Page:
MS Win98 support reprieve was move to block Linux, says Gartner
Linux tempts those who can't afford XP
Microsoft's extension of the support period for the Windows 98 product family earlier this week was a move intended largely to discourage the adoption of Linux in emerging markets, according to Gartner. The research outfit concludes that the move comes too late for it to be relevant to enterprise migration plans, but that extra life support for 98 could be important to Microsoft elsewhere.
"At this point," says Gartner, "most of the population still running Windows 98 may be less motivated to make, and less able to afford, a quick move to XP and may be more interested in Linux compared with those still running NTW4. Thus, Microsoft runs more risk for less benefit to push these users to upgrade than for large enterprises running NTW4, where Microsoft has more opportunity for upgrade revenue and where Linux is less of a threat."
Gartner notes that NT Workstation 4.0 did not win a lifespan transfusion. Paid-incident support and non-security hotfix support for this ended on 30th June last year, and it gets its final Norwegian Blue award this coming June. Gartner has some interesting figures, which it bashfully claims aren't statistically significant, but which nevertheless seem telling.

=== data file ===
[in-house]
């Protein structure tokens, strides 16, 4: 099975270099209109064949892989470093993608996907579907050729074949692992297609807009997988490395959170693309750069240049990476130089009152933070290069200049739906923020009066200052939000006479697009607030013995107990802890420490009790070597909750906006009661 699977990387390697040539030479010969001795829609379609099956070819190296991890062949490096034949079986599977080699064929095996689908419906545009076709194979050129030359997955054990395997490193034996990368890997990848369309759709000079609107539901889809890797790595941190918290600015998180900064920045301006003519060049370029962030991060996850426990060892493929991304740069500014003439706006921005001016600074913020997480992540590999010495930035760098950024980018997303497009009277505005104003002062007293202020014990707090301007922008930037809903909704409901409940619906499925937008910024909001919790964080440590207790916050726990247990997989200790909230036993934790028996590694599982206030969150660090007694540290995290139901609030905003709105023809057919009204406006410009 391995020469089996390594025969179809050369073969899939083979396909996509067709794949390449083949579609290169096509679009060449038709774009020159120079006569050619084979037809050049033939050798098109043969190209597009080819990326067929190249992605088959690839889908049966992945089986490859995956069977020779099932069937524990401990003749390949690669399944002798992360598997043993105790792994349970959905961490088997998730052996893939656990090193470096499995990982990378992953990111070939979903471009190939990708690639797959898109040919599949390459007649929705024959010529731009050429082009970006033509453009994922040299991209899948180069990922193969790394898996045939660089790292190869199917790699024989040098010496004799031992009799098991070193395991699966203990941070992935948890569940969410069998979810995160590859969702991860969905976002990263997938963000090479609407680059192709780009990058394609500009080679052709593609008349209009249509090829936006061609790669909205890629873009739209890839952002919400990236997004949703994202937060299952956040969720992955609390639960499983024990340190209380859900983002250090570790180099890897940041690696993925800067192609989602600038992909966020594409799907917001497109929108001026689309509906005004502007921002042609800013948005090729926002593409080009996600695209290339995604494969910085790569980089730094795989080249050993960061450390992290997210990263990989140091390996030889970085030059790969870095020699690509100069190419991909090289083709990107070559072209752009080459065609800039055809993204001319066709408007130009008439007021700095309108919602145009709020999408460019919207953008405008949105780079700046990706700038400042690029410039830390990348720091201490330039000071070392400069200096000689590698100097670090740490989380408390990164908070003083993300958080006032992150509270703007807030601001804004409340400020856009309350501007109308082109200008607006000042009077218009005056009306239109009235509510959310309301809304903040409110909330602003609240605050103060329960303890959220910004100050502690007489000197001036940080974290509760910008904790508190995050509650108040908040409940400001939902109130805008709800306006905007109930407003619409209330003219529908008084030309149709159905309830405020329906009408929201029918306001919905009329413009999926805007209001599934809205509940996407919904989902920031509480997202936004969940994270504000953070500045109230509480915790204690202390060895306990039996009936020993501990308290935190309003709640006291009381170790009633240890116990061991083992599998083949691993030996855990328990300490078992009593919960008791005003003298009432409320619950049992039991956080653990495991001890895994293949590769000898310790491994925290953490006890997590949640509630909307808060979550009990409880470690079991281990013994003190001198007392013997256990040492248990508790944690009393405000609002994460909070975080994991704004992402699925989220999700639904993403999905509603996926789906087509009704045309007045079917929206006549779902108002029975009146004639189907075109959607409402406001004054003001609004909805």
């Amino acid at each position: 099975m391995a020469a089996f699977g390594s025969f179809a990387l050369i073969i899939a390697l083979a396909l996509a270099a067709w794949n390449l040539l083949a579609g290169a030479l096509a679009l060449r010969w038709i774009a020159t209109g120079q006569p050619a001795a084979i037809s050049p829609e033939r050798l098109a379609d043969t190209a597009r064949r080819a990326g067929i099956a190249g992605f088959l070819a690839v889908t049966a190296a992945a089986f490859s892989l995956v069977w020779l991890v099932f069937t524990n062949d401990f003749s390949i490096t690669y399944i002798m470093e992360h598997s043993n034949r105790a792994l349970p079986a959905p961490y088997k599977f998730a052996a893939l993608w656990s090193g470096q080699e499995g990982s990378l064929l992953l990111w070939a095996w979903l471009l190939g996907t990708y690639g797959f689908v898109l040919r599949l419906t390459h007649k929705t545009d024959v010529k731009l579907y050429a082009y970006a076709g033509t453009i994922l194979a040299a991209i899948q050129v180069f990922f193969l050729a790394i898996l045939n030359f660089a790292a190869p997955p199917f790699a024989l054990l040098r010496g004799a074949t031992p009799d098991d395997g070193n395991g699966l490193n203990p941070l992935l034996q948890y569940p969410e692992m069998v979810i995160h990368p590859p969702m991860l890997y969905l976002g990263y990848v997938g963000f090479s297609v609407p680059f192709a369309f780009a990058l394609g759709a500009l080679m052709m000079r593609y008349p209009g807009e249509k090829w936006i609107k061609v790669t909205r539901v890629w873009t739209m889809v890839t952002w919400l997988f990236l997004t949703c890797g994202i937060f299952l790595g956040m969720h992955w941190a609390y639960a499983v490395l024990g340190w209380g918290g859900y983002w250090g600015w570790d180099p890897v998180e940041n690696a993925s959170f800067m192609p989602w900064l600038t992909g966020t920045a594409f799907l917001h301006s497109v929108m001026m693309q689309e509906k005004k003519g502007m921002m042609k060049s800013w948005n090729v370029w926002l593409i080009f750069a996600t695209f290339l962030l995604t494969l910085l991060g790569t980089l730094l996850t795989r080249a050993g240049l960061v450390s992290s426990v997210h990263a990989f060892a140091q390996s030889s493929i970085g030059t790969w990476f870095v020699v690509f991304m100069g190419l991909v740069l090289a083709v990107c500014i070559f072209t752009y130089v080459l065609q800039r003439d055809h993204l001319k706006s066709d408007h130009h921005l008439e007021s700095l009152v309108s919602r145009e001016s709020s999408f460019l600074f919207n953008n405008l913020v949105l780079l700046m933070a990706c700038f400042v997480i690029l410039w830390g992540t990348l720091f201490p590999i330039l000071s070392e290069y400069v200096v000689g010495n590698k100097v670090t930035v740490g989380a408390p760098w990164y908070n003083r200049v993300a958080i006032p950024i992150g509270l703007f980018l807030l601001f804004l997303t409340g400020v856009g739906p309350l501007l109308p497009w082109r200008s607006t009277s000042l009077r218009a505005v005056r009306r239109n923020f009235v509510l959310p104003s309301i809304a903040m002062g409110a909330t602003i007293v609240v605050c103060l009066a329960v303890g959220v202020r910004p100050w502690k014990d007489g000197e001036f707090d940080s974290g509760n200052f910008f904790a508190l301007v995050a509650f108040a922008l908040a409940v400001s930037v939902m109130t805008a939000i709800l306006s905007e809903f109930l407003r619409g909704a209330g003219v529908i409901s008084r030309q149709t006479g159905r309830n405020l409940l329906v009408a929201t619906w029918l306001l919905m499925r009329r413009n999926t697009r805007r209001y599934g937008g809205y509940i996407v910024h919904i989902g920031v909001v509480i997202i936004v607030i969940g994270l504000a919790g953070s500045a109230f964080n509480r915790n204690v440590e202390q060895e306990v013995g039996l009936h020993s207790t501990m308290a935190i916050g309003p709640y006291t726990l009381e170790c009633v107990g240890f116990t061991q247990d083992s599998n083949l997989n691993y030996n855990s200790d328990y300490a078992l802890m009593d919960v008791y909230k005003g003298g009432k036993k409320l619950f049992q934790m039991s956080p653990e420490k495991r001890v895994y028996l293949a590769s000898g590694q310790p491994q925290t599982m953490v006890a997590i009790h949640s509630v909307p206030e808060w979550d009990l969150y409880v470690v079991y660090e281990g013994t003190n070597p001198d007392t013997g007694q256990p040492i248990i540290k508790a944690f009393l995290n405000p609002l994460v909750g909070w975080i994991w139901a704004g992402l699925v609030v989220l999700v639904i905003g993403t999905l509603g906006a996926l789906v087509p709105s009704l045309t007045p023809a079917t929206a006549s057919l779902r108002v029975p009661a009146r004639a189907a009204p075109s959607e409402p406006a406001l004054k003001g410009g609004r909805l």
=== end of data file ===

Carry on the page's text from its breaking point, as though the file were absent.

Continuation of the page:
Approximately 5.7 per cent of PCs at surveyed companies ran Windows 98 in October or November 2003, and these companies planned to have this figure down to 0.3 per cent by the end of this year - i.e., 98 is leaving the enterprise this year, and Microsoft support policy changes are not going to stop that. But 19 per cent of these companies' PCs were running NTW4, and 6.4 per cent were still expected to be doing so by the end of this year. Remember some years back when Microsoft was telling businesses that NT 4.0 was the approved client? Well obviously this had some impact, because a significant percentage of business clients are still going to be running an unsupported operating system into the second half of this year and beyond, whereas very few of them will be running the ones that gained the support extension.
Globally the picture is quite different. Gartner estimates that 26.7 per cent of PCs ran 98 or 98 SE at the end of 2003, and that 15.3 per cent will still do so at the end of 2004. 6.4 per cent of the "general population" runs NTW4, with 3.1 per cent expected to do so by year end. So NTW4 gets culled as planned, because the businesses will go to XP anyway, while the general population of 98 users wins extra support, because they're unlikely to be able to afford the XP switch. ®
Sponsored: Hyper-scale data management